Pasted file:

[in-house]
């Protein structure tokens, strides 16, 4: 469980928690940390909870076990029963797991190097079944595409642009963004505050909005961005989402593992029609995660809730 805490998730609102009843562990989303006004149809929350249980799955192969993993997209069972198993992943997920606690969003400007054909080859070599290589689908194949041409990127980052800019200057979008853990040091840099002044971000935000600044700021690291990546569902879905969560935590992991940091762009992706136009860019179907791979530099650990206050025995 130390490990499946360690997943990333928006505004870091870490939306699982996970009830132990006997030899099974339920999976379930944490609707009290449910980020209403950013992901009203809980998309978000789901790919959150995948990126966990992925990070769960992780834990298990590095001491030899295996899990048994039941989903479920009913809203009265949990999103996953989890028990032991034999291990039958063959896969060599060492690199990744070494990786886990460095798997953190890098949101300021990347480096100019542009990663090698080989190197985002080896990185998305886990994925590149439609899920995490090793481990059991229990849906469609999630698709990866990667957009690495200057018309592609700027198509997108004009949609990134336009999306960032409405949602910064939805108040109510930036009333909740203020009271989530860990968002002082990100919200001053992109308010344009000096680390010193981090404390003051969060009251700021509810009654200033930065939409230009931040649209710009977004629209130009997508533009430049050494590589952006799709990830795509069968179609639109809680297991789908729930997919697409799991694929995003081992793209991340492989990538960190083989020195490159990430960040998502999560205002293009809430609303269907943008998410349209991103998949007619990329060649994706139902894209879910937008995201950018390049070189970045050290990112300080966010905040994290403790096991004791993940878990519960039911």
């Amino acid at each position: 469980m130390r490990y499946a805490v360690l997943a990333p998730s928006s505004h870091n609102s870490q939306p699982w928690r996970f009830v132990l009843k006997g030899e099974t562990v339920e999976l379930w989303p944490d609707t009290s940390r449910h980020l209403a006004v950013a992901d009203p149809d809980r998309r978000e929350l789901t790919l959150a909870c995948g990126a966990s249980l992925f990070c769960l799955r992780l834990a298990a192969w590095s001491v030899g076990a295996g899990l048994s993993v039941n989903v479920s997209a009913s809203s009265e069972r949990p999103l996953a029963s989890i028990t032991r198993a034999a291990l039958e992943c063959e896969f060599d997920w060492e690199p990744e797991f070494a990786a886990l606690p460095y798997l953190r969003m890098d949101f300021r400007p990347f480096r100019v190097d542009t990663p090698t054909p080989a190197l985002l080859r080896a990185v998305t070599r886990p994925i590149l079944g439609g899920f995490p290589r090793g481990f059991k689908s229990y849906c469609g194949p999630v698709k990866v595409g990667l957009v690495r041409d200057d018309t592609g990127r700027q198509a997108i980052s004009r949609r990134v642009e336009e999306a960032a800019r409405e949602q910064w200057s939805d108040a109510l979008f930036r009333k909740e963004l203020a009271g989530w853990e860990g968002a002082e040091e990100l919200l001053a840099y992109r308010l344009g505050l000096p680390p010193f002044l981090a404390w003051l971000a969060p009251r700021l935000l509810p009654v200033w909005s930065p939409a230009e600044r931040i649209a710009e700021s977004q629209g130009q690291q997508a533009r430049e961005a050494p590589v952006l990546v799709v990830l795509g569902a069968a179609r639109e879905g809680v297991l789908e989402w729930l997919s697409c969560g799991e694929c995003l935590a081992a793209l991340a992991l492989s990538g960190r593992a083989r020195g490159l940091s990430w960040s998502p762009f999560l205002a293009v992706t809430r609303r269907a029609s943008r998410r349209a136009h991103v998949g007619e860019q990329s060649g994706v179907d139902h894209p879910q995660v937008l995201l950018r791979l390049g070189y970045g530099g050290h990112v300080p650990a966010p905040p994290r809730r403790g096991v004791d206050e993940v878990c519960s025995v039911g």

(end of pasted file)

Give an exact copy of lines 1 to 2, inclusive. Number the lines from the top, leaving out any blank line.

[in-house]
């Protein structure tokens, strides 16, 4: 469980928690940390909870076990029963797991190097079944595409642009963004505050909005961005989402593992029609995660809730 805490998730609102009843562990989303006004149809929350249980799955192969993993997209069972198993992943997920606690969003400007054909080859070599290589689908194949041409990127980052800019200057979008853990040091840099002044971000935000600044700021690291990546569902879905969560935590992991940091762009992706136009860019179907791979530099650990206050025995 130390490990499946360690997943990333928006505004870091870490939306699982996970009830132990006997030899099974339920999976379930944490609707009290449910980020209403950013992901009203809980998309978000789901790919959150995948990126966990992925990070769960992780834990298990590095001491030899295996899990048994039941989903479920009913809203009265949990999103996953989890028990032991034999291990039958063959896969060599060492690199990744070494990786886990460095798997953190890098949101300021990347480096100019542009990663090698080989190197985002080896990185998305886990994925590149439609899920995490090793481990059991229990849906469609999630698709990866990667957009690495200057018309592609700027198509997108004009949609990134336009999306960032409405949602910064939805108040109510930036009333909740203020009271989530860990968002002082990100919200001053992109308010344009000096680390010193981090404390003051969060009251700021509810009654200033930065939409230009931040649209710009977004629209130009997508533009430049050494590589952006799709990830795509069968179609639109809680297991789908729930997919697409799991694929995003081992793209991340492989990538960190083989020195490159990430960040998502999560205002293009809430609303269907943008998410349209991103998949007619990329060649994706139902894209879910937008995201950018390049070189970045050290990112300080966010905040994290403790096991004791993940878990519960039911």